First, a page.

Of course it's more complext than that; I was only trying to make the most general observation of what morality is and how it works. It's obviously true that people will often choose to behave immoraly; but to the extent that we have a moral instinct, as the article claims we do, it makes sense for that instinct to have some foundation in our evolutionary process.

    Often people can behave imorally for their own gain. The trouble is that if everyone behaves that way, the group/tribe/culture/society will fail in a fairly short period of time. So socially - and it appears that humans have always lived in some kind of social arrangement - it makes sense for us to evolve an ingrained feeling that certain behaviors (like murder, etc.) are destructive and wrong.
  7. Territories Unknown
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    17 Jan '08 00:481 edit
    Originally posted by darthmix
    A moral instinct actually makes a lot of sense from an evolutionary perspective if you consider that humans are social/tribal animals and that anti-social, immoral acts threaten the social relationships that we rely on for our survival.
    Actually, morals make no sense whatsoever from an evolutionary standpoint. Morality assumes an objective reality upon which the concepts themselves are dependent, of which they reflect all or part. Evolution, put simply, is just pure, dumb luck/chance. Nothing objective, nothing subjective, no purpose. Survival of the fittest doesn't allow for weakness, has no plan in mind.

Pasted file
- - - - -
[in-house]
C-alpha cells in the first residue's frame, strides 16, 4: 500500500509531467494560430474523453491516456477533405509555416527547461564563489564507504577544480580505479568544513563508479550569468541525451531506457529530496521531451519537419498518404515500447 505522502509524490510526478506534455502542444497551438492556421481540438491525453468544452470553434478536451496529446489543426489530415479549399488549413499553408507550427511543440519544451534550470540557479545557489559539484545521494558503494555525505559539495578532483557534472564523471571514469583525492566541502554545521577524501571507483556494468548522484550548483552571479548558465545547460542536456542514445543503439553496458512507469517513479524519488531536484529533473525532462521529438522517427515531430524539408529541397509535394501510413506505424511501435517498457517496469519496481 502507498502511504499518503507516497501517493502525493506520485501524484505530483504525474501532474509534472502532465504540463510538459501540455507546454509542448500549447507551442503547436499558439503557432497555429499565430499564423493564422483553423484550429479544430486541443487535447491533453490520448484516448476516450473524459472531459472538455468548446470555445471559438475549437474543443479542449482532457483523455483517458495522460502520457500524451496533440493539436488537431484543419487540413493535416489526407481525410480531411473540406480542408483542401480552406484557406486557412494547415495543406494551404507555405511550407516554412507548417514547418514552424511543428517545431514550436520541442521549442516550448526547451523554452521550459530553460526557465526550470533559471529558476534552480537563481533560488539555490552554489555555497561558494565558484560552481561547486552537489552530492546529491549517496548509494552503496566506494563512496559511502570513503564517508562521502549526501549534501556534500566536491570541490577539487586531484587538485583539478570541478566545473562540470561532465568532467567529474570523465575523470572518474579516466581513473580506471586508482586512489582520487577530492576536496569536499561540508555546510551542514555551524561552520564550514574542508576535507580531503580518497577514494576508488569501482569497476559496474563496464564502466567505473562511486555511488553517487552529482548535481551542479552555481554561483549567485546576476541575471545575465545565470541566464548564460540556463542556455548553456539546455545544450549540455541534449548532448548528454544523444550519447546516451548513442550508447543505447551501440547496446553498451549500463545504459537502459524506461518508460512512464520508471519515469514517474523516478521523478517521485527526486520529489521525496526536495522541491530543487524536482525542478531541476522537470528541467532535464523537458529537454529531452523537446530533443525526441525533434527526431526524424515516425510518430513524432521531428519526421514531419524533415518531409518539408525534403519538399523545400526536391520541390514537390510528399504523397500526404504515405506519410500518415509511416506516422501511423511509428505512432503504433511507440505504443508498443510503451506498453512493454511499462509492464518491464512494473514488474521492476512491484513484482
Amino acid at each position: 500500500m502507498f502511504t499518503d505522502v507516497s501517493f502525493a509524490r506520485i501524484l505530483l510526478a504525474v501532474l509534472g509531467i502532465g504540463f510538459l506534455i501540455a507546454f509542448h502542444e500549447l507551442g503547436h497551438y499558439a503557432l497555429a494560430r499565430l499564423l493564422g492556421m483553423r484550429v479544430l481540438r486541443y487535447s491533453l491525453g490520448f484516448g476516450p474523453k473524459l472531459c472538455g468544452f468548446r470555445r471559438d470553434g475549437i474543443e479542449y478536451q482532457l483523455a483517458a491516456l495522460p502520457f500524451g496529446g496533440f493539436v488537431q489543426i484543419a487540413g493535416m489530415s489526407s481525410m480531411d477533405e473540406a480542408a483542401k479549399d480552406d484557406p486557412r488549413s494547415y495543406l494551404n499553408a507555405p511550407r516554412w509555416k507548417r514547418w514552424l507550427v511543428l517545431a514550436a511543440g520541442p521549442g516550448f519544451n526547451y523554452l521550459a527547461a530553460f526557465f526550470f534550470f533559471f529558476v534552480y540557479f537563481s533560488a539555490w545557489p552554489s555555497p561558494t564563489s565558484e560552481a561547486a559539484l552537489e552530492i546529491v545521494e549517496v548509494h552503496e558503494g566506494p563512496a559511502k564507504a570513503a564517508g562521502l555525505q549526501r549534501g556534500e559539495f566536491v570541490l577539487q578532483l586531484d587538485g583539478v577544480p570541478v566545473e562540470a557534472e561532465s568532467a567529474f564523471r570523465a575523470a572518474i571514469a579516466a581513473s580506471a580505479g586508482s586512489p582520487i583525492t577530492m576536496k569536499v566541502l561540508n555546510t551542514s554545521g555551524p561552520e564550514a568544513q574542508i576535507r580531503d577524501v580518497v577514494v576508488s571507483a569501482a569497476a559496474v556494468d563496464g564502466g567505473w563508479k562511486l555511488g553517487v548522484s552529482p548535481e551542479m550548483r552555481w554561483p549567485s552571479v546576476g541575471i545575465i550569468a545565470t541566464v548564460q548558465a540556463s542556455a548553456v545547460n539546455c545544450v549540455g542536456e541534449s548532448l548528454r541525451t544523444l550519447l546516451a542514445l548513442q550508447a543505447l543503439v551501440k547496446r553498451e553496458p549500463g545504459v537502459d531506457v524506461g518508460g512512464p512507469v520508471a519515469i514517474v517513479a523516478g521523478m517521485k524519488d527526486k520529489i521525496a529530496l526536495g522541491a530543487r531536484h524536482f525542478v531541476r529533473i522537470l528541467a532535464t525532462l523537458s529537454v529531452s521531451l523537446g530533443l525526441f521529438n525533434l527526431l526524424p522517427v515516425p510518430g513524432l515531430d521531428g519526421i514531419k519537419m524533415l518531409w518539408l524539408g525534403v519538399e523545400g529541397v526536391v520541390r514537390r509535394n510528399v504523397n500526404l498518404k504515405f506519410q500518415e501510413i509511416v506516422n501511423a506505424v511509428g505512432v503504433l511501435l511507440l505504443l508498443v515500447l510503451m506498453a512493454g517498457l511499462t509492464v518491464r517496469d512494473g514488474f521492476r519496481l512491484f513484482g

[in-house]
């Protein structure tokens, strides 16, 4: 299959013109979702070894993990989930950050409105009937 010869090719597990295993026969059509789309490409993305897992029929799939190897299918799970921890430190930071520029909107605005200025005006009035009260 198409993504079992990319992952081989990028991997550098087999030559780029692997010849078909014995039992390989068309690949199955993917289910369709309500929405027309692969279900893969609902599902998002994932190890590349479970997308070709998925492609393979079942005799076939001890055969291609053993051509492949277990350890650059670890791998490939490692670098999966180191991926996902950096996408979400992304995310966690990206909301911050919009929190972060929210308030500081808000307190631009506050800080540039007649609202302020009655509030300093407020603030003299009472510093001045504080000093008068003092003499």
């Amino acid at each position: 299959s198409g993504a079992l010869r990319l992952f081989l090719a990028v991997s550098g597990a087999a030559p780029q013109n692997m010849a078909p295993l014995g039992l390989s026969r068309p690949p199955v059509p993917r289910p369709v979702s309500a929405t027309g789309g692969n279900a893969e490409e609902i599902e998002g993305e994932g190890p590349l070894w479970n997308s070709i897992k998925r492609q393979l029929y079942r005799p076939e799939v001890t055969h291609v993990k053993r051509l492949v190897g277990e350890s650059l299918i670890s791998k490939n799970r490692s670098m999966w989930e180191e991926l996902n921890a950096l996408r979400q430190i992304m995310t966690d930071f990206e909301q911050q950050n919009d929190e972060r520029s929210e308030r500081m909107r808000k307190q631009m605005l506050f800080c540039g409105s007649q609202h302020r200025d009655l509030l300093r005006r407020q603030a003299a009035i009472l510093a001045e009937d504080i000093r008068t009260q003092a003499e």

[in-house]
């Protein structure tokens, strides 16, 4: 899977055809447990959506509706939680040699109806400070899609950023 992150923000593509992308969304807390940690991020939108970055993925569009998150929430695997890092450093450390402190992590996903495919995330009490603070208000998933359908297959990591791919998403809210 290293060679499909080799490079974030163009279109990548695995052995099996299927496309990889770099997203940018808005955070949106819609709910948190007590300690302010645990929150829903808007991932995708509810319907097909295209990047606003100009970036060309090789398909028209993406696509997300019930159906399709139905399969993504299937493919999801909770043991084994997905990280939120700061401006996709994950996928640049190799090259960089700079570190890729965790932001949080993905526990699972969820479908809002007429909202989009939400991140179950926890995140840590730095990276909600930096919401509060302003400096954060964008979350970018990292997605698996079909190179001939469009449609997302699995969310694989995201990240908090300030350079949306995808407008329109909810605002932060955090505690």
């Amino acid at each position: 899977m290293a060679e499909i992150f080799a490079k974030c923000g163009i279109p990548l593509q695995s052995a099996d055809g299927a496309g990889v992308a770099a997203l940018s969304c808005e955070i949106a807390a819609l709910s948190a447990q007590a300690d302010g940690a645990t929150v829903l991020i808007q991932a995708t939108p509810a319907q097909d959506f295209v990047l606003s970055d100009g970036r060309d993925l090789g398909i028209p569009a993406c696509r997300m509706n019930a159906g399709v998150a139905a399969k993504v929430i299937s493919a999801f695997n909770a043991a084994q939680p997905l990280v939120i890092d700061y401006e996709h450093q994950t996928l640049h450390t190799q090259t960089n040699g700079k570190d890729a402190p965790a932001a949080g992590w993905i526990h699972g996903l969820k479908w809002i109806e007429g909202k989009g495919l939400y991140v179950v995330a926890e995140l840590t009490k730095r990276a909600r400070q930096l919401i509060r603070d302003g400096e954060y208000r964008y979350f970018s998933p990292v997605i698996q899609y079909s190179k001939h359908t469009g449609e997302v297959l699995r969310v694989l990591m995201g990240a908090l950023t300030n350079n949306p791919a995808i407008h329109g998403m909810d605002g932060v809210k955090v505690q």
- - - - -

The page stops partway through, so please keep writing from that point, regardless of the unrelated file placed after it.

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    17 Jan '08 00:55
    You're misunderstaning evolution. Random mutations play a role, but there's much more to it than dumb luck or chance.

    To a large extent nature is based around the survival of the fittest, but if a species' survival strategy relies the on cooperation and cohesion of the social group - as our does - then natural selection would favor the species that develops instincts which encourage a healthy social dynamic. It might be that we have an inherant moral conscience that discourages us from, say, murdering other homo sapiens, because doing so threatens the social fabric on which we depend.
  9. Cape Town
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    17 Jan '08 09:16
    Originally posted by FreakyKBH
    Actually, morals make no sense whatsoever from an evolutionary standpoint. Morality assumes an objective reality upon which the concepts themselves are dependent, of which they reflect all or part. Evolution, put simply, is just pure, dumb luck/chance. Nothing objective, nothing subjective, no purpose. Survival of the fittest doesn't allow for weakness, has no plan in mind.
    Actually, as I think I stated, it is mathematically provable that morality does arise from evolution. Its found in a branch of mathematics called game theory.
  10. Territories Unknown
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    19 Jan '08 14:34
    Originally posted by twhitehead
    Actually, as I think I stated, it is mathematically provable that morality does arise from evolution. Its found in a branch of mathematics called game theory.
    Quite a bold statement for a theory which rests so heavily on assumptions and subjectivity.
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    19 Jan '08 15:45
    Originally posted by FreakyKBH